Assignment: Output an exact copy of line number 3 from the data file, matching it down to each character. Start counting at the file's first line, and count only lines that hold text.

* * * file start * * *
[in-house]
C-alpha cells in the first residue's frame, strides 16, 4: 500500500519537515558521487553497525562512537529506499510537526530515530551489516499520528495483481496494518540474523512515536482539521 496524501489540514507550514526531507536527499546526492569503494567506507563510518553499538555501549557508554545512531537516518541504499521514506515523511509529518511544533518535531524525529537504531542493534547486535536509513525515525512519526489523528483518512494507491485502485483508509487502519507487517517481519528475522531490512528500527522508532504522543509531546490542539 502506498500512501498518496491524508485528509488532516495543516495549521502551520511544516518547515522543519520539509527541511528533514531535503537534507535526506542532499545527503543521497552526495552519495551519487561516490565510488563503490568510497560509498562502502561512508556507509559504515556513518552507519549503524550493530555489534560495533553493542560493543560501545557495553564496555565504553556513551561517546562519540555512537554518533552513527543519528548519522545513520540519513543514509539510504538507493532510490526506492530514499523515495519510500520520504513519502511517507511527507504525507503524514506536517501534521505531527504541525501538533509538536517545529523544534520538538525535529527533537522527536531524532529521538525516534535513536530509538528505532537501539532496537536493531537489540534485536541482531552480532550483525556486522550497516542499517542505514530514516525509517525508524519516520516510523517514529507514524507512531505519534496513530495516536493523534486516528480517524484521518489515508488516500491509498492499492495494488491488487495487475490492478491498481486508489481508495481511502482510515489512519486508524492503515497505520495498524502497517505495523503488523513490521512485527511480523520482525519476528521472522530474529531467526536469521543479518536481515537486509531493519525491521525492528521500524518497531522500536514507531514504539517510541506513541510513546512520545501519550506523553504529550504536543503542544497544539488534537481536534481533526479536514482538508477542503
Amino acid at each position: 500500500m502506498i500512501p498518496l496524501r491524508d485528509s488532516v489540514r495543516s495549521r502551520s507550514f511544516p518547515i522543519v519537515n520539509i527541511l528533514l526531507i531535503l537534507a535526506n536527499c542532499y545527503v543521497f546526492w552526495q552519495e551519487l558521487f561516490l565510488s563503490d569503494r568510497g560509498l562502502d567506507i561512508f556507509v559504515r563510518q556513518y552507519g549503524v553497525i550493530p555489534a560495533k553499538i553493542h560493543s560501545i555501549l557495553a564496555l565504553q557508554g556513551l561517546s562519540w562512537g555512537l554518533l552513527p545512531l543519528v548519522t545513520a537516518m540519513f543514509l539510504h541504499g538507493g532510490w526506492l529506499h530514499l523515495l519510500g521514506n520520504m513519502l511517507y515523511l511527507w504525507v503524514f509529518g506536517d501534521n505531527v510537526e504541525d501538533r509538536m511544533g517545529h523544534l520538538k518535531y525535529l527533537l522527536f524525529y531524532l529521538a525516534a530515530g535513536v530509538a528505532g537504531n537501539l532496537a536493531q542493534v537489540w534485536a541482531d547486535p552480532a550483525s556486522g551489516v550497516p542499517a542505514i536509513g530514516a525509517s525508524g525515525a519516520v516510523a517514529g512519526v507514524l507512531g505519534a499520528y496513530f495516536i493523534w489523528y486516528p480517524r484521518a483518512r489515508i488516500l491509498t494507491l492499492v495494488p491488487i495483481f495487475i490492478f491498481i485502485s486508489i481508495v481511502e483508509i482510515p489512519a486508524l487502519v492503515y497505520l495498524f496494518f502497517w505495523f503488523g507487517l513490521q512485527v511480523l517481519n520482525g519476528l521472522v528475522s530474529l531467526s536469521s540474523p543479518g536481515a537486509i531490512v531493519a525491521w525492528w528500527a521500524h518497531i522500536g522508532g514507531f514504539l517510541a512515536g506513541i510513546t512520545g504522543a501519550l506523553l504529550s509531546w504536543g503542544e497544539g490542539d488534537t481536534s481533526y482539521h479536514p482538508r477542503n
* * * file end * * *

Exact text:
Amino acid at each position: 500500500m502506498i500512501p498518496l496524501r491524508d485528509s488532516v489540514r495543516s495549521r502551520s507550514f511544516p518547515i522543519v519537515n520539509i527541511l528533514l526531507i531535503l537534507a535526506n536527499c542532499y545527503v543521497f546526492w552526495q552519495e551519487l558521487f561516490l565510488s563503490d569503494r568510497g560509498l562502502d567506507i561512508f556507509v559504515r563510518q556513518y552507519g549503524v553497525i550493530p555489534a560495533k553499538i553493542h560493543s560501545i555501549l557495553a564496555l565504553q557508554g556513551l561517546s562519540w562512537g555512537l554518533l552513527p545512531l543519528v548519522t545513520a537516518m540519513f543514509l539510504h541504499g538507493g532510490w526506492l529506499h530514499l523515495l519510500g521514506n520520504m513519502l511517507y515523511l511527507w504525507v503524514f509529518g506536517d501534521n505531527v510537526e504541525d501538533r509538536m511544533g517545529h523544534l520538538k518535531y525535529l527533537l522527536f524525529y531524532l529521538a525516534a530515530g535513536v530509538a528505532g537504531n537501539l532496537a536493531q542493534v537489540w534485536a541482531d547486535p552480532a550483525s556486522g551489516v550497516p542499517a542505514i536509513g530514516a525509517s525508524g525515525a519516520v516510523a517514529g512519526v507514524l507512531g505519534a499520528y496513530f495516536i493523534w489523528y486516528p480517524r484521518a483518512r489515508i488516500l491509498t494507491l492499492v495494488p491488487i495483481f495487475i490492478f491498481i485502485s486508489i481508495v481511502e483508509i482510515p489512519a486508524l487502519v492503515y497505520l495498524f496494518f502497517w505495523f503488523g507487517l513490521q512485527v511480523l517481519n520482525g519476528l521472522v528475522s530474529l531467526s536469521s540474523p543479518g536481515a537486509i531490512v531493519a525491521w525492528w528500527a521500524h518497531i522500536g522508532g514507531f514504539l517510541a512515536g506513541i510513546t512520545g504522543a501519550l506523553l504529550s509531546w504536543g503542544e497544539g490542539d488534537t481536534s481533526y482539521h479536514p482538508r477542503n